Natural stone of all types is regarded as a step above ceramic or porcelain tile as a countertop material. Many different types of stone are used, including slate, soapstone, limestone, travertine, marble, onyx, and granite. A natural stone bathroom countertop usually consists of a thick solid slab with openings cut for the sinks, but stone countertops can also be created with tiles laid in much the same fashion as ceramic tile countertops. Each type of stone has its own set of pros and cons.
- Slate: This is a good hard countertop material that resists stains since it is less porous than granite or marble. Colors are uniform shades of gray, black, or green. Costs range from $50 to $75 per square foot for solid slabs.
- Soapstone: A milky stone with subtle veining. Colors are typically shades of white or gray. This is another non-porous stone that is easier to care for than granite or marble. Solid slab countertops typically cost $70 to $100 per square foot.
- Limestone/travertine: Somewhat rare for bathrooms, limestone and its close relative, travertine, are relatively porous stones that need to be carefully and repeatedly sealed when used in countertops. Although slabs can be purchased, many limestone or travertine countertops are made from tiles. Costs for slab countertops run $60 to $80 per square foot.
- Marble: A heavily veined metamorphic stone, marble is one of the most beautiful of all natural stones, available in an almost infinite variety of colors and patterns. Marble is a relatively soft, porous stone that needs to be sealed every year or two. Solid slab marble countertops typically cost $100 to $200 per square foot, but they offer an elegance unmatched by other countertop materials.
- Granite: Although similar to marble, granite is more likely to have flecks of varying colors in it, with less veining than is seen with marble. Granite is the most popular natural stone for countertops, thanks to its availability and diversity. Slab countertops typically cost $75 to $175 per square foot.
Natural stone is a premium building material that sends a message of luxury.
Granite and marble countertops are entirely unique, with no two countertops looking alike.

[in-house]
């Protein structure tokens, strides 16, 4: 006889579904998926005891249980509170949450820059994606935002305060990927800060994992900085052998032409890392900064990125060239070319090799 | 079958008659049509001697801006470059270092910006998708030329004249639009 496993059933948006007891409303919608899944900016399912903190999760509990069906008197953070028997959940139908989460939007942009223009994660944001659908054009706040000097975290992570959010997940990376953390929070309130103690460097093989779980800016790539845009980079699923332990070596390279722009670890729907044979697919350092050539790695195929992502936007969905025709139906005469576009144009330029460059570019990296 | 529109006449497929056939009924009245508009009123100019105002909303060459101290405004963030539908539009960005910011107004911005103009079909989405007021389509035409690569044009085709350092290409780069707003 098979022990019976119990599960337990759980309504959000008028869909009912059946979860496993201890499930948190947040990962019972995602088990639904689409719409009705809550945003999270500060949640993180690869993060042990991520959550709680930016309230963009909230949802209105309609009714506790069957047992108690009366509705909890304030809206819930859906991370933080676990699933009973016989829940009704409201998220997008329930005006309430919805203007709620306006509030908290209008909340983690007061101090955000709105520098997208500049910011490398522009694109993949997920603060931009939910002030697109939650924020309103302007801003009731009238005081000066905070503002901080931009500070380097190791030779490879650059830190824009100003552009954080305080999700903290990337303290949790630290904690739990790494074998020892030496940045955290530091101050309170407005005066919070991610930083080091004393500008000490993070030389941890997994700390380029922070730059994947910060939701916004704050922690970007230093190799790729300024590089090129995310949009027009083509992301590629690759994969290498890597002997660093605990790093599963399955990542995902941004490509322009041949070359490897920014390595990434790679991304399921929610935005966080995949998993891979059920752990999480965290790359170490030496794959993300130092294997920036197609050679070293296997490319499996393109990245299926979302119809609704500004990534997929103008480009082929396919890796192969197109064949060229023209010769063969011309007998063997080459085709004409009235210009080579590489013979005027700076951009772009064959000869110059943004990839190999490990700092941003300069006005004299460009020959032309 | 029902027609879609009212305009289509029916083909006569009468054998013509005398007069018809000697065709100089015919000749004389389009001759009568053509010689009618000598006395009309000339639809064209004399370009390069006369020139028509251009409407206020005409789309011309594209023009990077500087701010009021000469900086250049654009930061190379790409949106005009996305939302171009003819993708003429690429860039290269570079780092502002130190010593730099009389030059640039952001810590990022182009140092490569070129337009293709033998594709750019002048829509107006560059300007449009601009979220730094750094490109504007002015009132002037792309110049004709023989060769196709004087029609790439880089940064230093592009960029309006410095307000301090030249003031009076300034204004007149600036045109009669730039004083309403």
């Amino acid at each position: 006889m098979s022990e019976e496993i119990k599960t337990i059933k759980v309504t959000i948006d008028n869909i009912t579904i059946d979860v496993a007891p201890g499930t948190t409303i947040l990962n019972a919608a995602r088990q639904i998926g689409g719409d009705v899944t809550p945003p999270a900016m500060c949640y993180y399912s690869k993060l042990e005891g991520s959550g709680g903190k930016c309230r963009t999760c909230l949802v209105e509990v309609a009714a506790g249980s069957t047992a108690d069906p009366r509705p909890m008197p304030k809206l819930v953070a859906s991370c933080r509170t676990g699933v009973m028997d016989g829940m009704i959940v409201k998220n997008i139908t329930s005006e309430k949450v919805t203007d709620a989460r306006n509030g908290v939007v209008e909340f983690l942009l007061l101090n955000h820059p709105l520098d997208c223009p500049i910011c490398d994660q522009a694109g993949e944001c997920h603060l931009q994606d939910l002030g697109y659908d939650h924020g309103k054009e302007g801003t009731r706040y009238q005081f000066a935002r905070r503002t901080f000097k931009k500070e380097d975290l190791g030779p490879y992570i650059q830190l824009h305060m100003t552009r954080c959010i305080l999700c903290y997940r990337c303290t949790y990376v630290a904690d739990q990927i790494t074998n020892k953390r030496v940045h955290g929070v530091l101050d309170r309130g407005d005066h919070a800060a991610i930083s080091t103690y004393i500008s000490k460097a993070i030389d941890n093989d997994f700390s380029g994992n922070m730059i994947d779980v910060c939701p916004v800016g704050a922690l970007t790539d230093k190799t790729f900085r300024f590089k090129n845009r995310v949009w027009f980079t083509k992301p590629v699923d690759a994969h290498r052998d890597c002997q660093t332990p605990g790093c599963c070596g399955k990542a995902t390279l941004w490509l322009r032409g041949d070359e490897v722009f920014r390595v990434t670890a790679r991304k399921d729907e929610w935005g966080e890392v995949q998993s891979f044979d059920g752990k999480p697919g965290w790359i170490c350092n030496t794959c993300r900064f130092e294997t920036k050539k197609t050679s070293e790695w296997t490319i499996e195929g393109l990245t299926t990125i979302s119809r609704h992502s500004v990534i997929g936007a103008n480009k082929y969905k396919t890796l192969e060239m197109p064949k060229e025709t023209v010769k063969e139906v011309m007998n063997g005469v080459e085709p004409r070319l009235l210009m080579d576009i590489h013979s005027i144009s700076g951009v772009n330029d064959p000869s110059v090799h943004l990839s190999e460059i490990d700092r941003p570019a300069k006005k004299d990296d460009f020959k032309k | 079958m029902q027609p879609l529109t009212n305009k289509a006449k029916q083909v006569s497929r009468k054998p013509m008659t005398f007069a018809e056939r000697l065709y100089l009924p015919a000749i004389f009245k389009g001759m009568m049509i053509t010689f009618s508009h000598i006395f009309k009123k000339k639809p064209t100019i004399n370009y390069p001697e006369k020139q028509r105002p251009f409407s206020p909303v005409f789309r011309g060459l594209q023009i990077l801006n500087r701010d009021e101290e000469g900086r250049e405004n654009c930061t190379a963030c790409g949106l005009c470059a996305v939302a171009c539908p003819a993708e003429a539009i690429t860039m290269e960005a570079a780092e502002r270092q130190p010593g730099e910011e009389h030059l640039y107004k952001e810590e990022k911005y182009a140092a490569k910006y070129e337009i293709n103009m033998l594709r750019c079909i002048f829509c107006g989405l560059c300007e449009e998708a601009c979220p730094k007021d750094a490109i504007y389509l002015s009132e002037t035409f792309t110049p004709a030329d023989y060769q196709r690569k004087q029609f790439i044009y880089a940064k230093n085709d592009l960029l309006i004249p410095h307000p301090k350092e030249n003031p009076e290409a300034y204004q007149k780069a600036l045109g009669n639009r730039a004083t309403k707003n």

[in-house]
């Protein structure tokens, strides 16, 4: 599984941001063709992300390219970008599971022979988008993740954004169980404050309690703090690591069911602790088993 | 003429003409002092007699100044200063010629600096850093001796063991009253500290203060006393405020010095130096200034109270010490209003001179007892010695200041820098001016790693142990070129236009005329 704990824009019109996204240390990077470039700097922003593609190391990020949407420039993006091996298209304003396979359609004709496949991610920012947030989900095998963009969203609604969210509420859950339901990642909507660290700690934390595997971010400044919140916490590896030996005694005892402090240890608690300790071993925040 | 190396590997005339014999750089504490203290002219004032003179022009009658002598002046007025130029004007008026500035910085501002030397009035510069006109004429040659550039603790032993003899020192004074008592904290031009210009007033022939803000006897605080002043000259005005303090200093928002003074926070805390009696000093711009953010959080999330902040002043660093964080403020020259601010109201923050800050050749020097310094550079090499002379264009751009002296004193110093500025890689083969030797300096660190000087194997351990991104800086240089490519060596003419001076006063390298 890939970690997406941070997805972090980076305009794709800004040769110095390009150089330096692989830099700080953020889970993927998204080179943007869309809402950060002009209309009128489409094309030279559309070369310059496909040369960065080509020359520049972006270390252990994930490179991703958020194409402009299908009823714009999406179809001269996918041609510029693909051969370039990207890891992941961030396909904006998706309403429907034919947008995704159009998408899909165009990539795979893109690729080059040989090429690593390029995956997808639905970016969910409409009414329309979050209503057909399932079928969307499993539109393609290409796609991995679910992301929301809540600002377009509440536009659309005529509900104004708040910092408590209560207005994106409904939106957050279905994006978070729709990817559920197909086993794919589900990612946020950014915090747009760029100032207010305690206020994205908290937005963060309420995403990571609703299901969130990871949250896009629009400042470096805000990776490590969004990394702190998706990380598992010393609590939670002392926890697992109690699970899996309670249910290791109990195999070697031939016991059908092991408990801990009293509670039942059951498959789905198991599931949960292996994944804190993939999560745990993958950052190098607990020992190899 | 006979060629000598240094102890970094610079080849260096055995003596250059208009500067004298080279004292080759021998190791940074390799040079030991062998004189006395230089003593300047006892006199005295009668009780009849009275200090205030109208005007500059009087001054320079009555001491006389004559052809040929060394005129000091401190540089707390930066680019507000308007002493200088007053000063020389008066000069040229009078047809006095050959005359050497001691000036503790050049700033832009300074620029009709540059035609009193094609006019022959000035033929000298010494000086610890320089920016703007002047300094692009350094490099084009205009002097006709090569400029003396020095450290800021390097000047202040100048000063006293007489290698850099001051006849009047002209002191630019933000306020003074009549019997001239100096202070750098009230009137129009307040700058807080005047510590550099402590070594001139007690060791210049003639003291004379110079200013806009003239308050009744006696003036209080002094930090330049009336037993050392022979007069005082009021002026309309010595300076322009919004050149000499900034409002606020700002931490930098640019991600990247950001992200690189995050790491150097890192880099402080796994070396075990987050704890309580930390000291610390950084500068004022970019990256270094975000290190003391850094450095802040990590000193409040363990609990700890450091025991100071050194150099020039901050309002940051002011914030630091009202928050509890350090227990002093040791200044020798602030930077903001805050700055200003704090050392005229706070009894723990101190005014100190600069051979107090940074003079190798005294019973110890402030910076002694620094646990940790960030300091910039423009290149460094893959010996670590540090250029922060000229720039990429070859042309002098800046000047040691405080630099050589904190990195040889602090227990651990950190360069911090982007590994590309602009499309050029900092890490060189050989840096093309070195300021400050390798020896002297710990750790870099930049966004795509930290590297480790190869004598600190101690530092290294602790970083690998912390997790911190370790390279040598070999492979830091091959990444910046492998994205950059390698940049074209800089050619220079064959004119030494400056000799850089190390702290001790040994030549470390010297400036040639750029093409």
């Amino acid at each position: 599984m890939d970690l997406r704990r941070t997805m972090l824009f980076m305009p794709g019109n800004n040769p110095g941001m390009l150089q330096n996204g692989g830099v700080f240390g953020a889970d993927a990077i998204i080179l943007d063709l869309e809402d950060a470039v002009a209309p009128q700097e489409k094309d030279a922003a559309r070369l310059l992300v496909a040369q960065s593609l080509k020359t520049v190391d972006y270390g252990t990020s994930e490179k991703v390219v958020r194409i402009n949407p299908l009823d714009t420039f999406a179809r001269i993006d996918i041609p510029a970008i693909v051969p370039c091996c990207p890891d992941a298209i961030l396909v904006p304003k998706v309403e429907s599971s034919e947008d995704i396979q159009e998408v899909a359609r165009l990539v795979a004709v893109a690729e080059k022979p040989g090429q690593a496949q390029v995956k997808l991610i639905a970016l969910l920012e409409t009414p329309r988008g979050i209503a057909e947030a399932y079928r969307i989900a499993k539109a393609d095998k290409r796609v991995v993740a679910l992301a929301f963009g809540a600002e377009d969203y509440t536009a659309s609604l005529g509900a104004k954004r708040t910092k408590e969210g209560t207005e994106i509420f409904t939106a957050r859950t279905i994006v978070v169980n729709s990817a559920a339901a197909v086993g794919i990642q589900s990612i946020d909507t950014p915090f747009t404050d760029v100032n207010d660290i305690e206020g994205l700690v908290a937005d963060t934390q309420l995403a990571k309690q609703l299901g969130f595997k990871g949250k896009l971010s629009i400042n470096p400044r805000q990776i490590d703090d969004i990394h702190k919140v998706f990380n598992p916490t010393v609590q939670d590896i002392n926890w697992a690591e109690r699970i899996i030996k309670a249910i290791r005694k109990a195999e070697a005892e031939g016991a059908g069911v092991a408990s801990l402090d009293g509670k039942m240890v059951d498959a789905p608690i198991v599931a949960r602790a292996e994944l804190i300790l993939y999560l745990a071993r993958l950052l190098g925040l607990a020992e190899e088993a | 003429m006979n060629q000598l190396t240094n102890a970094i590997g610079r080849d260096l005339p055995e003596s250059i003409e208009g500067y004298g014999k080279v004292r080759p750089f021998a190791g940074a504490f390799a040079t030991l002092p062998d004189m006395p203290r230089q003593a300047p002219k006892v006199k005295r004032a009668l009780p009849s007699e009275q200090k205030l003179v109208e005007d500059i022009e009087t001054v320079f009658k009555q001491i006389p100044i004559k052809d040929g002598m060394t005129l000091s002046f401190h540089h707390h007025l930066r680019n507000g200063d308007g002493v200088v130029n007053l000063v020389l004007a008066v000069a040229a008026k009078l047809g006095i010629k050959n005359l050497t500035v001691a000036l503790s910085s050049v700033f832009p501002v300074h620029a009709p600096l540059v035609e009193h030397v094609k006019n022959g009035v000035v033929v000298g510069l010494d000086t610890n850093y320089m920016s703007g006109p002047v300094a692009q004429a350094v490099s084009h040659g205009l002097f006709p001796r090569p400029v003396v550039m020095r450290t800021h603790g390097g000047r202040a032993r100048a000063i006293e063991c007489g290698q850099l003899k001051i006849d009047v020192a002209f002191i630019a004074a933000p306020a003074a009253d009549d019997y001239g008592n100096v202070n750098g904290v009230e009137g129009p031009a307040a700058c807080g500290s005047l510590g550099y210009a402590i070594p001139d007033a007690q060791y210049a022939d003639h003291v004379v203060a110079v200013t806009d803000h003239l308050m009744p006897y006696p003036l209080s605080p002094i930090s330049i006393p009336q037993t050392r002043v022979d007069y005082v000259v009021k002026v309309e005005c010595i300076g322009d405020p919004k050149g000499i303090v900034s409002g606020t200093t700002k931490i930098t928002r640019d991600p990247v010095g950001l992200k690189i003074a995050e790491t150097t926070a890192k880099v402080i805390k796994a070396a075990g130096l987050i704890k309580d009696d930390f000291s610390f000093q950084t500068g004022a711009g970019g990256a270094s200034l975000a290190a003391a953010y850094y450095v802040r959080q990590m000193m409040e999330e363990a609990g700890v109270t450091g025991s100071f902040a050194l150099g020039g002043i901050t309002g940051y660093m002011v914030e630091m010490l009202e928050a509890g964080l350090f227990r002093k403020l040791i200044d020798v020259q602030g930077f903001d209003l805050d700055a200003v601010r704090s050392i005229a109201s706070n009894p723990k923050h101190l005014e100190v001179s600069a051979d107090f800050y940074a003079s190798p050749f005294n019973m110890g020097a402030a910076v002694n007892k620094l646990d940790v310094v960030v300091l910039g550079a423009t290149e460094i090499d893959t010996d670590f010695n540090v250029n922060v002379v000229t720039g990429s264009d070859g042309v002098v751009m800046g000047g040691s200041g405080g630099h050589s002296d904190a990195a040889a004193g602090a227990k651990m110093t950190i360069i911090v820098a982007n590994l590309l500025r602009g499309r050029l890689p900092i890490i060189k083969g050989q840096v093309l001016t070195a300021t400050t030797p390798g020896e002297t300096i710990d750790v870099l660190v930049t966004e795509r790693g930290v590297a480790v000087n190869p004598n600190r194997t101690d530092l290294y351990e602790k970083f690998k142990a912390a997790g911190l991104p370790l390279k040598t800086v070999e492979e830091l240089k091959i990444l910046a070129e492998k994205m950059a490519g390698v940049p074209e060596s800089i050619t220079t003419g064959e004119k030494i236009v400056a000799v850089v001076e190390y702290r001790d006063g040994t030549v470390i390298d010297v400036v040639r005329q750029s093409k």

Most natural stone requires period sealing and more maintenance when compared to ceramic tile and engineered stone.
Stone is considerably more expensive than many other countertop materials.
Opt for natural stone whenever you want your bathroom to send a message of luxury. Natural stone is a good choice for a master bath, but may not be suitable for family baths that get lots of use.
Although it might not be your first choice for a countertop surface, concrete has become a very popular trend in countertops. As a countertop material, concrete is not the rough gray slab found in sidewalks but is more typically a stained, highly polished surface that may even be texturized. Some installers even embed tile, stone, or bits of polished glass into the surface during fabrication.
Concrete is a very "on-trend" countertop material—it is usually a strong selling point for a home.
Countertops are very durable and strong.
There is no DIY option—concrete countertops must be fabricated and installed by pros.
Repair is not usually an option—if cracks do occur, the only option is a replacement.
Countertops require a specialized contractor familiar with fabricating them.
Concrete countertops are one of the more expensive options—expect to pay $75 to $150 per square foot, fabricated and installed. They are a good choice where you want to make a special design statement, and can also serve well for heavy-use family bathrooms.
Countertops made of crushed glass are a relatively new introduction, but they are steadily becoming more popular. These countertops are made from recycled crush glass embedded in either clear acrylic or concrete. These uniquely beautiful countertops are striking to look at, and they lend a bathroom a trendy designer appeal. Because they are typically custom fabricated, no two crushed glass countertops look the same. They can be either traditional in appearance, or extremely modern, depending on the glass used in them
These are tough, strong countertops, especially those formulated with acrylic.
Acrylic-based types are very easy to clean.
A wide variety of looks are available.
Types using concrete can be brittle.
Where cracks appear (more likely with concrete), the countertops cannot be repaired.
Concrete types can be easily stained if they are not periodically sealed.
Crushed glass countertops typically cost $50 to $100 per square foot, installed. They are best reserved for upper-end bathrooms where style is important.
Quartz countertops are not solid quartz but are instead an engineered stone product made from about 90 percent ground-up quartz and other stone minerals, blended with resins and pigments and shaped into countertop slabs. A variety of styles are available, some of which are nearly indistinguishable from natural stone slabs. These countertops are often sold with integrated sink basins built into them. Major manufacturers of quartz countertops include Dupont Zodiaq and Cambria.
Engineered quartz can be formed into many shapes, such as countertops with integrated sink basins.
Many colors and styles are available.
The coloring is more uniform than with natural stone.
These countertops are stronger and less brittle than natural stone slab countertops.
Because they are less porous than natural stone, quartz countertops are more stain-resistant.
These are among the more expensive countertops.
Seams are sometimes visible.
Engineered quartz is not as heat-resistant as natural stone.
Quartz countertops typically cost between $115 and $200 per square foot. They are best used in bathrooms where a contemporary styling is desired, but they can also work well in heavy-use family bathrooms.